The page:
The needed sublinear dispersion can be achieved by a FP with two chirped fiber Bragg gratings with opposite chirp directions. The Bragg wavelength changes along the grating according to: ${z_1} = {C^{ - 1}}{({\lambda _0} - \lambda )^\alpha }$ and the close wavelength locations are at ${\lambda _0}$. *C* is the chirp strength that can be positive or negative according to the chirp direction. The chirp nonlinearity is given by the exponent $\alpha$. The *C* dimension is ${(meter)^{\alpha - 1}}$. In our experiment we had a linear chirp with $\alpha = 1$ and a dimensionless chirp strength $C = 2 \times {10^{ - 6}}$. The high wavelength chirp edge is at ${\lambda _0}$ or ${\omega _0} = 2\pi c/(n{\lambda _0})$ that with the wave-shaper serve as the cutoff. The upper wavelength of the wave-shaper transmission band was prepared to be close and slightly below the wavelength of the grating’s chirp edge. Therefore the effective distance between the gratings was here ${l_0} = 2.8\,mm$, higher than the value in Ref. [15] with ${l_0} = 0.3\,mm$, but still small to get the needed DOS for BEC. The FP effective length is ${l_{eff}} = 2{z_1} + {l_0} = 2{C^{ - 1}}{({\lambda _0} - \lambda )^\alpha } + {l_0}$, where ${l_0}$ is the spacing between the two chirped fiber Bragg gratings. We mostly want to have small ${l_0}$. We give here only the results [15], The density of light-mode states (DOS) of the chirped fiber Bragg gratings FP for $(\omega - {\omega _0})\,/{\omega _0} < < 1$ (valid in our case in the whole band)**:**

For FP gratings with a linear chirp ($\alpha = 1$): $\rho \,(\omega )\, \approx \,\,b(\omega - {\omega _0}) + {\rho _0}\,$, where $b = \,4{C^{ - 1}}/{\omega _0}^2$. Therefore, the DOS $\rho \,(\omega )$ increases with $\omega$ and the spacing between modes $\Delta \omega$ decreases until they both become constant since $\,{({(\omega - {\omega_0})/\omega } )^\alpha } \to 1\,$ for $\omega > > {\omega _0}$. The mode-dispersion near the cutoff for the linear chirp case ($\alpha = 1$):

The general $\alpha$ case than can be mapped to a nonlinear dispersion $(\omega - {\omega _0}) = \,\,a\,{(k - {k_0})^\eta }$ that gives for the FP modes DOS, $\rho (\varepsilon ) \propto \,\,1/(d\omega /dk) \propto {\varepsilon ^{(1/\eta ) - 1}}$, where $\eta = 1/(\alpha + 1)$ or $\alpha = (1/\eta ) - 1$. The linear case ($\alpha = 1$) corresponds to a square-root dispersion $(\omega - {\omega _0}) = a\,\,{(k - {k_0})^{1/2}}$ ($\eta = 1/2$).

#### 2.2 Photon-BEC temperature dependence

We first mention discussions on which ensemble, grand-canonical, canonical or microcanonical, should be used for BEC [26]. Most analyses were done with a grand-canonical ensemble where the system is in a thermal and chemical equilibrium with a reservoir, exchanging energy and particles, compared to a fix particle number in a canonical ensemble, as is the case in many experiments. In our case of photon BEC only the average power or the average photon number, and not the number itself, are kept constant by the pumping [3,4]. The average occupations are the same in the abovè ensembles, but the fluctuations at the condensation state in the grand-canonical ensemble are large, on the order of the particle number *N* [26]. In the grand-canonical ensemble the average number of photon particles is $N = \sum\limits_{{\omega _i} \ge {\omega _0}} {1/\{ \textrm{exp} \,\beta [\hbar ({\omega _i} - {\omega _0}) - \mu ] - 1\} } $, where ${\omega _i}$ are the states (modes), where $\beta = 1/{k_B}T$, ${k_B}$ is the Boltzmann constant, *T* is temperature, $\hbar = h/2\pi $ is the reduced Planck constant and $\mu $ is the chemical potential. The summation can be changed to an integral with a continuous state variable and a suitable DOS: $N = \,\,\int\limits_{{\omega _0}}^\infty {\rho (\omega )d\omega /\{ \textrm{exp} \,\beta [\hbar ({\omega _i} - {\omega _0}) - \mu ] - 1\} } $.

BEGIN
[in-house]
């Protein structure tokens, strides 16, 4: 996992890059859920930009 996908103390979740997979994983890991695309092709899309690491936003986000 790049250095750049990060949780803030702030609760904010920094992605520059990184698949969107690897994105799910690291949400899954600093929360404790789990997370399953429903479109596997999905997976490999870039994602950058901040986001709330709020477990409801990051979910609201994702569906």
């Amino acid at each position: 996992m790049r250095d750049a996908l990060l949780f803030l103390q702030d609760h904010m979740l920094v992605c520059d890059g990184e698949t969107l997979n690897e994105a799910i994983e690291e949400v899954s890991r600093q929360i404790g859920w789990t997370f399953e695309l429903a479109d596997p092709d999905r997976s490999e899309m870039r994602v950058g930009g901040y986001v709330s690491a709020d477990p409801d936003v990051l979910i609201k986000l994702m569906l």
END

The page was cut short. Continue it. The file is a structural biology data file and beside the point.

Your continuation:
The critical photon number for condensation in the cavity is given by [4]

*d:*${N_c} \propto {({k_B}T)^{d/\eta }}\,$, and the condition for BEC is $(d/\eta )\, - 1 > 0$, or $\eta \, < d$ ($\eta \, > 0$). For the constant part of the DOS, ${\rho _0}$, convergence is possible due to finite cavity length consideration and starting the integral from the second mode ${\omega _1}$, as discussed in Ref. [4]. We also note that due to the FP transmission modes with a relatively large width, related to a low FP finesse for the continuous wavelengths of the chirped fiber Bragg gratings, we have in Eq. (4) an additional multiplying parameter s, that we discuss and quantify below. It reflects the partial dilution effect of the FP modes that each still contains many long cavity modes (except the BEC mode, as we note below). The convergence of the first integral in Eq. (4) is possible when the exponent in $\rho (\omega ) \propto \,{(\omega - {\omega _0})^\alpha }$ is positive ($\alpha > 0$), that is met in the linear chirped fiber Bragg gratings case where $\alpha = 1$. Starting the integral right at the frequency cutoff ${\omega _0}$ and having convergence with such DOS makes the BEC valid in the large system limit where the cavity length $\,l \to \infty $ without the need of a finite cavity consideration [4]. The second integral in Eq. (4) with ${\rho _0}$ converges only for a finite system size [4,10], but as we see below, it is anyhow small for ${l_0} \approx 0$ at higher than 100

*K*, compared to the first integral [15]. The calculation of this second term is similar to what we had for a finite system size with a linear dispersion [4], that gave a logarithmic dependence at the origin ($\varepsilon = 0$) but converges when the lower bound is taken from the second mode and not from zero, as it should be for ${N_c}$. However, as we noted above, this second term is smaller than the quadratic one. For the linear chirp case ($\alpha = 1$) Eq. (4) gives: